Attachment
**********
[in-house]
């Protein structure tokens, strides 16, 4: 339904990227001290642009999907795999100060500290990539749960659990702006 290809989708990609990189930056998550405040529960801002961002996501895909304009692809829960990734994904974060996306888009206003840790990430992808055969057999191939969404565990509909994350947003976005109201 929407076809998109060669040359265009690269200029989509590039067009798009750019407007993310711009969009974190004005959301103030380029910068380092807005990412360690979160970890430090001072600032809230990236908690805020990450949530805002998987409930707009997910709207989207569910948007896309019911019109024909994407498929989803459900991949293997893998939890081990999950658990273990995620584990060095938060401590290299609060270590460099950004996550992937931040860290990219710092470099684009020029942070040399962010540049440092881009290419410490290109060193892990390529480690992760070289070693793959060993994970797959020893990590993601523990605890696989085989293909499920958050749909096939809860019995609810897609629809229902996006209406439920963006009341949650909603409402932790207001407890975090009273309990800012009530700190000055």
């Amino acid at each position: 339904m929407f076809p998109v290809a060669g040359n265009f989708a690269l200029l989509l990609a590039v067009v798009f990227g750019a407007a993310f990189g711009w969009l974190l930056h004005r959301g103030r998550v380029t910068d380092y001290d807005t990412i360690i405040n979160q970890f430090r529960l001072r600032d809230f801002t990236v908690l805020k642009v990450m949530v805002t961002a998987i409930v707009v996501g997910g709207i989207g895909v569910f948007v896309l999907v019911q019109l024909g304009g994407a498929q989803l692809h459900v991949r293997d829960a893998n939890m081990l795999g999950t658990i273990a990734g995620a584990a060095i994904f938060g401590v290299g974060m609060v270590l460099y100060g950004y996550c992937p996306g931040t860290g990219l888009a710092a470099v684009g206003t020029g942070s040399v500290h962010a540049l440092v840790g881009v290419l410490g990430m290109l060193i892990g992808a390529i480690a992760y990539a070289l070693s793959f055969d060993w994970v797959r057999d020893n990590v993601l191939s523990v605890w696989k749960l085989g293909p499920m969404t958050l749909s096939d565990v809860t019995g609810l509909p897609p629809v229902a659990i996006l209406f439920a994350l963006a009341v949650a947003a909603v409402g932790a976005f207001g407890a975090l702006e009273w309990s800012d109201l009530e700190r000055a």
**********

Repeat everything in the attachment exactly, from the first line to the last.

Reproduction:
[in-house]
């Protein structure tokens, strides 16, 4: 339904990227001290642009999907795999100060500290990539749960659990702006 290809989708990609990189930056998550405040529960801002961002996501895909304009692809829960990734994904974060996306888009206003840790990430992808055969057999191939969404565990509909994350947003976005109201 929407076809998109060669040359265009690269200029989509590039067009798009750019407007993310711009969009974190004005959301103030380029910068380092807005990412360690979160970890430090001072600032809230990236908690805020990450949530805002998987409930707009997910709207989207569910948007896309019911019109024909994407498929989803459900991949293997893998939890081990999950658990273990995620584990060095938060401590290299609060270590460099950004996550992937931040860290990219710092470099684009020029942070040399962010540049440092881009290419410490290109060193892990390529480690992760070289070693793959060993994970797959020893990590993601523990605890696989085989293909499920958050749909096939809860019995609810897609629809229902996006209406439920963006009341949650909603409402932790207001407890975090009273309990800012009530700190000055």
């Amino acid at each position: 339904m929407f076809p998109v290809a060669g040359n265009f989708a690269l200029l989509l990609a590039v067009v798009f990227g750019a407007a993310f990189g711009w969009l974190l930056h004005r959301g103030r998550v380029t910068d380092y001290d807005t990412i360690i405040n979160q970890f430090r529960l001072r600032d809230f801002t990236v908690l805020k642009v990450m949530v805002t961002a998987i409930v707009v996501g997910g709207i989207g895909v569910f948007v896309l999907v019911q019109l024909g304009g994407a498929q989803l692809h459900v991949r293997d829960a893998n939890m081990l795999g999950t658990i273990a990734g995620a584990a060095i994904f938060g401590v290299g974060m609060v270590l460099y100060g950004y996550c992937p996306g931040t860290g990219l888009a710092a470099v684009g206003t020029g942070s040399v500290h962010a540049l440092v840790g881009v290419l410490g990430m290109l060193i892990g992808a390529i480690a992760y990539a070289l070693s793959f055969d060993w994970v797959r057999d020893n990590v993601l191939s523990v605890w696989k749960l085989g293909p499920m969404t958050l749909s096939d565990v809860t019995g609810l509909p897609p629809v229902a659990i996006l209406f439920a994350l963006a009341v949650a947003a909603v409402g932790a976005f207001g407890a975090l702006e009273w309990s800012d109201l009530e700190r000055a």